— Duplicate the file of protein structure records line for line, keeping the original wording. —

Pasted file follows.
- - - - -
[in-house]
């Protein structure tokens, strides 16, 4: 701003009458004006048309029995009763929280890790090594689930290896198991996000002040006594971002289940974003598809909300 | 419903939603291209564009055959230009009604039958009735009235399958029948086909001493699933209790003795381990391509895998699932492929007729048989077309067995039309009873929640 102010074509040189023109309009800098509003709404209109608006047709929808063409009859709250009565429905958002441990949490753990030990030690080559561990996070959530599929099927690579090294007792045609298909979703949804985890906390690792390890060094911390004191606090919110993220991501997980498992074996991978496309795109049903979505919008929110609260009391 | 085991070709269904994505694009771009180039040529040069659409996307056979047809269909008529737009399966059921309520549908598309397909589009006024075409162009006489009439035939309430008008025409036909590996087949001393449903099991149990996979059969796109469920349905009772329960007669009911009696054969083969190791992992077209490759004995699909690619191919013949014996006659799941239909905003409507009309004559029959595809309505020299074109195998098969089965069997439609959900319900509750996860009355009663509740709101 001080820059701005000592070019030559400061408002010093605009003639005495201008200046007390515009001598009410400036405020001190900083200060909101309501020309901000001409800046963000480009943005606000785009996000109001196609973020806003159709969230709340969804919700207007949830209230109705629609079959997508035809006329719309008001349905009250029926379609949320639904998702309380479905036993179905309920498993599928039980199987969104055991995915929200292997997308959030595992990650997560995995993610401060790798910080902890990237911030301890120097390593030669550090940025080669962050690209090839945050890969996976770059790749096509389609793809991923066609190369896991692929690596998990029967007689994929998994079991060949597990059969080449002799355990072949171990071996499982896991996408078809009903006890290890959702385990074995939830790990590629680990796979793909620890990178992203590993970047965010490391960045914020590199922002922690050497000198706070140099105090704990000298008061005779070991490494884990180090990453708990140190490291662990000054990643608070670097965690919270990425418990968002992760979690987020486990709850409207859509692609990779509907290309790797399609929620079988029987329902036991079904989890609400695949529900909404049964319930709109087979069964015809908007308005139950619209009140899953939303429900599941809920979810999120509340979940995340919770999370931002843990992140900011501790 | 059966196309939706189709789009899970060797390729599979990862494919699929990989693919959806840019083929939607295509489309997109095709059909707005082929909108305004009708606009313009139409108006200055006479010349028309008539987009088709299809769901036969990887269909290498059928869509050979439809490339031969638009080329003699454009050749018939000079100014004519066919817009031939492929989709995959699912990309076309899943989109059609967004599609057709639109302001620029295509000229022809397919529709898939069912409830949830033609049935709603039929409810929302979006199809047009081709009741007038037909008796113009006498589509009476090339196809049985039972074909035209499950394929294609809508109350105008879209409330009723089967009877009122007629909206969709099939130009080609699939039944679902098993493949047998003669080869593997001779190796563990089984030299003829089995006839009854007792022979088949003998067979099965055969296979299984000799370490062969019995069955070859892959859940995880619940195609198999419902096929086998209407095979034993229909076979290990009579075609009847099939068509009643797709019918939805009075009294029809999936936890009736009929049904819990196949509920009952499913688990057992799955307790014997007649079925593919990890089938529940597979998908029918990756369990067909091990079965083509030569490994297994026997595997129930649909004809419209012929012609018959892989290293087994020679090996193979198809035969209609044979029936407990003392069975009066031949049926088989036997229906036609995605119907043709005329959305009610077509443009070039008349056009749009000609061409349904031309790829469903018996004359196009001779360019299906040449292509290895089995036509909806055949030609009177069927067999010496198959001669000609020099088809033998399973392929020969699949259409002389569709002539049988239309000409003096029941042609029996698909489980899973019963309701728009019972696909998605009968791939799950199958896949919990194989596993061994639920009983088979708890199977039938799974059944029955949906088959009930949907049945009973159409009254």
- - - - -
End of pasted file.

[in-house]
């Protein structure tokens, strides 16, 4: 701003009458004006048309029995009763929280890790090594689930290896198991996000002040006594971002289940974003598809909300 | 419903939603291209564009055959230009009604039958009735009235399958029948086909001493699933209790003795381990391509895998699932492929007729048989077309067995039309009873929640 102010074509040189023109309009800098509003709404209109608006047709929808063409009859709250009565429905958002441990949490753990030990030690080559561990996070959530599929099927690579090294007792045609298909979703949804985890906390690792390890060094911390004191606090919110993220991501997980498992074996991978496309795109049903979505919008929110609260009391 | 085991070709269904994505694009771009180039040529040069659409996307056979047809269909008529737009399966059921309520549908598309397909589009006024075409162009006489009439035939309430008008025409036909590996087949001393449903099991149990996979059969796109469920349905009772329960007669009911009696054969083969190791992992077209490759004995699909690619191919013949014996006659799941239909905003409507009309004559029959595809309505020299074109195998098969089965069997439609959900319900509750996860009355009663509740709101 001080820059701005000592070019030559400061408002010093605009003639005495201008200046007390515009001598009410400036405020001190900083200060909101309501020309901000001409800046963000480009943005606000785009996000109001196609973020806003159709969230709340969804919700207007949830209230109705629609079959997508035809006329719309008001349905009250029926379609949320639904998702309380479905036993179905309920498993599928039980199987969104055991995915929200292997997308959030595992990650997560995995993610401060790798910080902890990237911030301890120097390593030669550090940025080669962050690209090839945050890969996976770059790749096509389609793809991923066609190369896991692929690596998990029967007689994929998994079991060949597990059969080449002799355990072949171990071996499982896991996408078809009903006890290890959702385990074995939830790990590629680990796979793909620890990178992203590993970047965010490391960045914020590199922002922690050497000198706070140099105090704990000298008061005779070991490494884990180090990453708990140190490291662990000054990643608070670097965690919270990425418990968002992760979690987020486990709850409207859509692609990779509907290309790797399609929620079988029987329902036991079904989890609400695949529900909404049964319930709109087979069964015809908007308005139950619209009140899953939303429900599941809920979810999120509340979940995340919770999370931002843990992140900011501790 | 059966196309939706189709789009899970060797390729599979990862494919699929990989693919959806840019083929939607295509489309997109095709059909707005082929909108305004009708606009313009139409108006200055006479010349028309008539987009088709299809769901036969990887269909290498059928869509050979439809490339031969638009080329003699454009050749018939000079100014004519066919817009031939492929989709995959699912990309076309899943989109059609967004599609057709639109302001620029295509000229022809397919529709898939069912409830949830033609049935709603039929409810929302979006199809047009081709009741007038037909008796113009006498589509009476090339196809049985039972074909035209499950394929294609809508109350105008879209409330009723089967009877009122007629909206969709099939130009080609699939039944679902098993493949047998003669080869593997001779190796563990089984030299003829089995006839009854007792022979088949003998067979099965055969296979299984000799370490062969019995069955070859892959859940995880619940195609198999419902096929086998209407095979034993229909076979290990009579075609009847099939068509009643797709019918939805009075009294029809999936936890009736009929049904819990196949509920009952499913688990057992799955307790014997007649079925593919990890089938529940597979998908029918990756369990067909091990079965083509030569490994297994026997595997129930649909004809419209012929012609018959892989290293087994020679090996193979198809035969209609044979029936407990003392069975009066031949049926088989036997229906036609995605119907043709005329959305009610077509443009070039008349056009749009000609061409349904031309790829469903018996004359196009001779360019299906040449292509290895089995036509909806055949030609009177069927067999010496198959001669000609020099088809033998399973392929020969699949259409002389569709002539049988239309000409003096029941042609029996698909489980899973019963309701728009019972696909998605009968791939799950199958896949919990194989596993061994639920009983088979708890199977039938799974059944029955949906088959009930949907049945009973159409009254």